those permitted to recover pure economic loss in redhibition; and (4) any claims for
punitive damages. Plaintiff responds by asserting that the Complaint does not list
any claims preempted by the LPLA or any personal injury claims outside of those
allowed under the LPLA. Plaintiff also does not oppose the dismissal of any claims
for punitive damages or attorney’s fees outside of those allowed under the claim for
breach of the warranty against redhibitory defects.
The Court agrees that the Complaint does not include any claims preempted
by the LPLA or any personal injury claims outside of those allowed under the LPLA.
The Court also agrees that Plaintiff’s request for punitive damages and attorney’s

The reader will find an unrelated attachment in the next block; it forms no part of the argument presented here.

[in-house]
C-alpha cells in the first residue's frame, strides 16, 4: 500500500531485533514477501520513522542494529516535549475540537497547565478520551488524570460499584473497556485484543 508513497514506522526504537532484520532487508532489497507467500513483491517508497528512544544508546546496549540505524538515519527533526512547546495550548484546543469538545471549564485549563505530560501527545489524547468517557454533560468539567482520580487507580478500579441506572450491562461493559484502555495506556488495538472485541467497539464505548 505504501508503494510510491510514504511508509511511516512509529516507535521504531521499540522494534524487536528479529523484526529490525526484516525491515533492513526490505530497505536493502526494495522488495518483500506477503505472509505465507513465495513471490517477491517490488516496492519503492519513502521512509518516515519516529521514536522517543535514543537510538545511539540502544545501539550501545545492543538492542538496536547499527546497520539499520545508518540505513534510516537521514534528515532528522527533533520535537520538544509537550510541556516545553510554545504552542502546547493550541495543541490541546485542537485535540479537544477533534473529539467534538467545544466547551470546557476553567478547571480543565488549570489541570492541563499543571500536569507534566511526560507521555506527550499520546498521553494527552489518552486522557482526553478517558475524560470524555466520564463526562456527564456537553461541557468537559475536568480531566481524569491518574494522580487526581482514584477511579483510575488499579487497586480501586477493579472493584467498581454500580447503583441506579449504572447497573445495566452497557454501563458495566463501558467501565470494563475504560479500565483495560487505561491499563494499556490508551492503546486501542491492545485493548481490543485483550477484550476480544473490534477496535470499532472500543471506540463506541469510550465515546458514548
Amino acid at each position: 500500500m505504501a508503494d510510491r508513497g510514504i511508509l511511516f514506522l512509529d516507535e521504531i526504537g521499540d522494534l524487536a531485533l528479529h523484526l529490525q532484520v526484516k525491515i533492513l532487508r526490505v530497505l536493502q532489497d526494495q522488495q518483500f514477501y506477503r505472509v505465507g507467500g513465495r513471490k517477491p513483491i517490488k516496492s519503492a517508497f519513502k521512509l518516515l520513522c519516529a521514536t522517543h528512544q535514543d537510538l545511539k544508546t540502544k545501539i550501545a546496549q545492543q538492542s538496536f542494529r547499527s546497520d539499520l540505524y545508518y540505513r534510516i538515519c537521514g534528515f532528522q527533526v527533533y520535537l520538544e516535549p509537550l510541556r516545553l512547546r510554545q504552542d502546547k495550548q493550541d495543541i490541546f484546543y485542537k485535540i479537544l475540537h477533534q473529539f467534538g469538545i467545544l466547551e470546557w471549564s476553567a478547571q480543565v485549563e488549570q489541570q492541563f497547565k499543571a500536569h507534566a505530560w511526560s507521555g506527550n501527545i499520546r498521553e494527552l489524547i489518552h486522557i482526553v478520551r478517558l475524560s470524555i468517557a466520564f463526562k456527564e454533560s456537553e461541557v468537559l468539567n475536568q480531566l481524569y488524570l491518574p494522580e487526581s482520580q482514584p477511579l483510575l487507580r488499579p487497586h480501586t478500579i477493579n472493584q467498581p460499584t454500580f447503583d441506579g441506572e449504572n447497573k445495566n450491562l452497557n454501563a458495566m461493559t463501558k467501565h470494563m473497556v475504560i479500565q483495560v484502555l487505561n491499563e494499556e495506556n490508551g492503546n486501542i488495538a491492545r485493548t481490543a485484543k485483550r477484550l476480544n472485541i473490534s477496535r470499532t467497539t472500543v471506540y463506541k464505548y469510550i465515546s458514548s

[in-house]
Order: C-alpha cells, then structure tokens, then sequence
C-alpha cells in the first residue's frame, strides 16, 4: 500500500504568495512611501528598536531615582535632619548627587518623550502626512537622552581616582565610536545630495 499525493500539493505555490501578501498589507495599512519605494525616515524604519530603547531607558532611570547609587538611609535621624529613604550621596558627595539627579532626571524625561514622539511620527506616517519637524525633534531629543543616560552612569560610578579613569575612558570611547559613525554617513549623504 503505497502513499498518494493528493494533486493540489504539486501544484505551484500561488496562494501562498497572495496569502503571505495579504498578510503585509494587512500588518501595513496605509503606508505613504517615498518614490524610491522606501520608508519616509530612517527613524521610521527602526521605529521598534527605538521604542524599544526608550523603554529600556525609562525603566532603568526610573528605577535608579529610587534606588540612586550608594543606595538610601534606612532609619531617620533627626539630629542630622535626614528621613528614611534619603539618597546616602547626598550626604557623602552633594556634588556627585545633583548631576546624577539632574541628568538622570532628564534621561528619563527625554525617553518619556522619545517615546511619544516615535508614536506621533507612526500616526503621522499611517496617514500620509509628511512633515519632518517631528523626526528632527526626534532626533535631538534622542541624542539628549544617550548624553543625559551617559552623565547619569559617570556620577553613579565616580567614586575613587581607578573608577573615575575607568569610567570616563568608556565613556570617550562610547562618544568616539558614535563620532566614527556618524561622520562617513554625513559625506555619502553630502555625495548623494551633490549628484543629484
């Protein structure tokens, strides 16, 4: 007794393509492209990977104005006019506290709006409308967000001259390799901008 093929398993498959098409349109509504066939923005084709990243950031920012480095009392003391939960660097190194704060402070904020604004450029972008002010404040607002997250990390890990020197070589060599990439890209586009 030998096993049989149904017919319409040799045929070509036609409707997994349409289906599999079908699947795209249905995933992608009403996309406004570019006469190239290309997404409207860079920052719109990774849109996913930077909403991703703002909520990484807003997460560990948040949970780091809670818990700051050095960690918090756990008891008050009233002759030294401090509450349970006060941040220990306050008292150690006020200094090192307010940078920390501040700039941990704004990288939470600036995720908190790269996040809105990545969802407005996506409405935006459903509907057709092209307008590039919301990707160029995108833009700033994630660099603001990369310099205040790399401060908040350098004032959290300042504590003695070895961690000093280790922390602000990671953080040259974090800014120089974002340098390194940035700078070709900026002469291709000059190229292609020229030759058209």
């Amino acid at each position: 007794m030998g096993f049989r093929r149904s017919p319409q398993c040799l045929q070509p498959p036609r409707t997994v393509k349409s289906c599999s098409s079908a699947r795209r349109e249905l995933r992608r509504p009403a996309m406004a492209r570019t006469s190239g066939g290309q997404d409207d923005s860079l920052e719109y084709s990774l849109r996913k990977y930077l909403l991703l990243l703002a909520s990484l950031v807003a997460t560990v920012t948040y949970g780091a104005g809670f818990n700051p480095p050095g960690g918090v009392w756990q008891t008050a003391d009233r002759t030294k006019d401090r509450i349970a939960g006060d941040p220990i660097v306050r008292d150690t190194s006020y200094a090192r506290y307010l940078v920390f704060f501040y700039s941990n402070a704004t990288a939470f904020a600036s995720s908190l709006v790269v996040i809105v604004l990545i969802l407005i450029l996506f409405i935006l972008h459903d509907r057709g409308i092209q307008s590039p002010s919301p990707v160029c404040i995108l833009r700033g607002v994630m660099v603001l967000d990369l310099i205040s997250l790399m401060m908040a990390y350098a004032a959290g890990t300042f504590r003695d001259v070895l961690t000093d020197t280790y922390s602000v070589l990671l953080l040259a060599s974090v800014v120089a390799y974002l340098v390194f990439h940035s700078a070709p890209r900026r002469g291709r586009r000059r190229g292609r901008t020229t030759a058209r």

fees outside of those permitted under Plaintiff’s claim for breach of the warranty
against redhibitory defects should be dismissed.
IT IS ORDERED that Defendants’ Motion to Dismiss (Rec. Doc. 9) is
GRANTED in part and DENIED in part.
IT IS FURTHER ORDERED that Defendants’ Motion to Dismiss (Rec. Doc.
9) is GRANTED as to Plaintiff’s construction or composition defect and breach of
express warranty claims. Plaintiffs’ claims alleged in Count III and Count IV of the
Complaint are DISMISSED without prejudice.
IT IS FURTHER ORDERED that Defendants’ Motion to Dismiss (Rec. Doc.
9) is GRANTED as to Plaintiff’s claims for punitive damages and attorney’s fees.
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Plaintiff’s claims for punitive damages and attorney’s fees, except those permitted
under Plaintiff’s claim for breach of the warranty against redhibitory defects, are
DISMISSED with prejudice.
IT IS FURTHER ORDERED that Defendants’ Motion to Dismiss (Rec. Doc.
9) is DENIED as to Plaintiff’s design defect claim.
New Orleans, Louisiana, this 20th day of November, 2020.
CARL J. BARBIER
UNITED STATES DISTRICT JUDGE